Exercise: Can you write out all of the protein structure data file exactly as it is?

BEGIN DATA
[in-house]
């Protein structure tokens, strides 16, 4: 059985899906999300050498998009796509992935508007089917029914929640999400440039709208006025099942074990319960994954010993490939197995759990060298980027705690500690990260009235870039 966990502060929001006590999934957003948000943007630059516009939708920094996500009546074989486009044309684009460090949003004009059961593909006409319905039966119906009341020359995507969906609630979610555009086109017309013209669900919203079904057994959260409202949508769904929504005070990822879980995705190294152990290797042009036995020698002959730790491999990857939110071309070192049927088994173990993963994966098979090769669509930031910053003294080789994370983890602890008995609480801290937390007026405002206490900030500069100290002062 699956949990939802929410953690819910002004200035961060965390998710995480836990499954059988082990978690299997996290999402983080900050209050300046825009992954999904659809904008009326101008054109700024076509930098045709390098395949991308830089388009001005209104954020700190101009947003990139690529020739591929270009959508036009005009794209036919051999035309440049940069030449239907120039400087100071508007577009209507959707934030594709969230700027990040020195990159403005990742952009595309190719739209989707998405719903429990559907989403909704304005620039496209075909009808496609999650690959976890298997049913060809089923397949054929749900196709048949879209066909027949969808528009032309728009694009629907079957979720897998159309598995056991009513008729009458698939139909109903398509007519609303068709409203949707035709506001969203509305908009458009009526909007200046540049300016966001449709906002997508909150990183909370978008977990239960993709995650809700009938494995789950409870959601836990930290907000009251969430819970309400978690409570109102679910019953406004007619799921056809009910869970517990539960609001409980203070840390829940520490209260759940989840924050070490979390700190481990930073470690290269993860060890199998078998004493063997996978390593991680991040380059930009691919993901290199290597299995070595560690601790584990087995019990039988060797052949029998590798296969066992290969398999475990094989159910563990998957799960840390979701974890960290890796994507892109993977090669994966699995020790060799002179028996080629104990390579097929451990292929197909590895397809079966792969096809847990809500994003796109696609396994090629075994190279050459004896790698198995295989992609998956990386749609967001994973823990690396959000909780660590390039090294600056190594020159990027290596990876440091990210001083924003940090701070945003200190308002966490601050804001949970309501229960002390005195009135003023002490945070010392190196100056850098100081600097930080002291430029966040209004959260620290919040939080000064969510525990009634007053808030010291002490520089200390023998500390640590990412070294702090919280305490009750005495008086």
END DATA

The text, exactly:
[in-house]
């Protein structure tokens, strides 16, 4: 059985899906999300050498998009796509992935508007089917029914929640999400440039709208006025099942074990319960994954010993490939197995759990060298980027705690500690990260009235870039 966990502060929001006590999934957003948000943007630059516009939708920094996500009546074989486009044309684009460090949003004009059961593909006409319905039966119906009341020359995507969906609630979610555009086109017309013209669900919203079904057994959260409202949508769904929504005070990822879980995705190294152990290797042009036995020698002959730790491999990857939110071309070192049927088994173990993963994966098979090769669509930031910053003294080789994370983890602890008995609480801290937390007026405002206490900030500069100290002062 699956949990939802929410953690819910002004200035961060965390998710995480836990499954059988082990978690299997996290999402983080900050209050300046825009992954999904659809904008009326101008054109700024076509930098045709390098395949991308830089388009001005209104954020700190101009947003990139690529020739591929270009959508036009005009794209036919051999035309440049940069030449239907120039400087100071508007577009209507959707934030594709969230700027990040020195990159403005990742952009595309190719739209989707998405719903429990559907989403909704304005620039496209075909009808496609999650690959976890298997049913060809089923397949054929749900196709048949879209066909027949969808528009032309728009694009629907079957979720897998159309598995056991009513008729009458698939139909109903398509007519609303068709409203949707035709506001969203509305908009458009009526909007200046540049300016966001449709906002997508909150990183909370978008977990239960993709995650809700009938494995789950409870959601836990930290907000009251969430819970309400978690409570109102679910019953406004007619799921056809009910869970517990539960609001409980203070840390829940520490209260759940989840924050070490979390700190481990930073470690290269993860060890199998078998004493063997996978390593991680991040380059930009691919993901290199290597299995070595560690601790584990087995019990039988060797052949029998590798296969066992290969398999475990094989159910563990998957799960840390979701974890960290890796994507892109993977090669994966699995020790060799002179028996080629104990390579097929451990292929197909590895397809079966792969096809847990809500994003796109696609396994090629075994190279050459004896790698198995295989992609998956990386749609967001994973823990690396959000909780660590390039090294600056190594020159990027290596990876440091990210001083924003940090701070945003200190308002966490601050804001949970309501229960002390005195009135003023002490945070010392190196100056850098100081600097930080002291430029966040209004959260620290919040939080000064969510525990009634007053808030010291002490520089200390023998500390640590990412070294702090919280305490009750005495008086």